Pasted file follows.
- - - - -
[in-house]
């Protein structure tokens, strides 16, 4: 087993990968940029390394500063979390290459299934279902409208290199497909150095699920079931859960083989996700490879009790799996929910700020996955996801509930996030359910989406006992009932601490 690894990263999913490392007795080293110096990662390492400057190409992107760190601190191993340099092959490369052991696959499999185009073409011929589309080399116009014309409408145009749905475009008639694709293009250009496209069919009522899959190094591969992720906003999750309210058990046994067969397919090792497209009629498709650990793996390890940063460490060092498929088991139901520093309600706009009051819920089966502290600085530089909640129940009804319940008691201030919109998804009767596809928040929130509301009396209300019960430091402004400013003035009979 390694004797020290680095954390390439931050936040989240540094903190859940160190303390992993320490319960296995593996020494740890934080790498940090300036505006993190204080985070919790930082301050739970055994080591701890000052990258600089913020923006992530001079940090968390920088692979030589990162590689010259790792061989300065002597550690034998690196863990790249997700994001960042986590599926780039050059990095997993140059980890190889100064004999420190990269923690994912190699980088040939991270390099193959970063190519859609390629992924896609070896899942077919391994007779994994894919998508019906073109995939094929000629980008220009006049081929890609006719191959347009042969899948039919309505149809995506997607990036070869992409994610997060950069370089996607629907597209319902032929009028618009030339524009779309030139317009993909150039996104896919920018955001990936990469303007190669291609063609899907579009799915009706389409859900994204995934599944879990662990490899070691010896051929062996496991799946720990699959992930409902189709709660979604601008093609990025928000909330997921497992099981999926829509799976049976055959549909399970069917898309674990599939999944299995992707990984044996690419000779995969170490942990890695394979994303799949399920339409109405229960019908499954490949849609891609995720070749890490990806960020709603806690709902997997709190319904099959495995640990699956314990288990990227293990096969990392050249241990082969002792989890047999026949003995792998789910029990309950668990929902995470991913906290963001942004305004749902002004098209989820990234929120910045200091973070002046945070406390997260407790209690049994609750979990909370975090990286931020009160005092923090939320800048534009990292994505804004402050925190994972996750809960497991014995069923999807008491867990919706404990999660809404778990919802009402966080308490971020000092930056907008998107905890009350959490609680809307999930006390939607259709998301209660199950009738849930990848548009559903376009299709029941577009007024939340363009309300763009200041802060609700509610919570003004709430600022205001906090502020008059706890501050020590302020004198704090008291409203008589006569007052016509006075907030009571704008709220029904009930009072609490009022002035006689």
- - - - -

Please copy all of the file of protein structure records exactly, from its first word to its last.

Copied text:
[in-house]
């Protein structure tokens, strides 16, 4: 087993990968940029390394500063979390290459299934279902409208290199497909150095699920079931859960083989996700490879009790799996929910700020996955996801509930996030359910989406006992009932601490 690894990263999913490392007795080293110096990662390492400057190409992107760190601190191993340099092959490369052991696959499999185009073409011929589309080399116009014309409408145009749905475009008639694709293009250009496209069919009522899959190094591969992720906003999750309210058990046994067969397919090792497209009629498709650990793996390890940063460490060092498929088991139901520093309600706009009051819920089966502290600085530089909640129940009804319940008691201030919109998804009767596809928040929130509301009396209300019960430091402004400013003035009979 390694004797020290680095954390390439931050936040989240540094903190859940160190303390992993320490319960296995593996020494740890934080790498940090300036505006993190204080985070919790930082301050739970055994080591701890000052990258600089913020923006992530001079940090968390920088692979030589990162590689010259790792061989300065002597550690034998690196863990790249997700994001960042986590599926780039050059990095997993140059980890190889100064004999420190990269923690994912190699980088040939991270390099193959970063190519859609390629992924896609070896899942077919391994007779994994894919998508019906073109995939094929000629980008220009006049081929890609006719191959347009042969899948039919309505149809995506997607990036070869992409994610997060950069370089996607629907597209319902032929009028618009030339524009779309030139317009993909150039996104896919920018955001990936990469303007190669291609063609899907579009799915009706389409859900994204995934599944879990662990490899070691010896051929062996496991799946720990699959992930409902189709709660979604601008093609990025928000909330997921497992099981999926829509799976049976055959549909399970069917898309674990599939999944299995992707990984044996690419000779995969170490942990890695394979994303799949399920339409109405229960019908499954490949849609891609995720070749890490990806960020709603806690709902997997709190319904099959495995640990699956314990288990990227293990096969990392050249241990082969002792989890047999026949003995792998789910029990309950668990929902995470991913906290963001942004305004749902002004098209989820990234929120910045200091973070002046945070406390997260407790209690049994609750979990909370975090990286931020009160005092923090939320800048534009990292994505804004402050925190994972996750809960497991014995069923999807008491867990919706404990999660809404778990919802009402966080308490971020000092930056907008998107905890009350959490609680809307999930006390939607259709998301209660199950009738849930990848548009559903376009299709029941577009007024939340363009309300763009200041802060609700509610919570003004709430600022205001906090502020008059706890501050020590302020004198704090008291409203008589006569007052016509006075907030009571704008709220029904009930009072609490009022002035006689």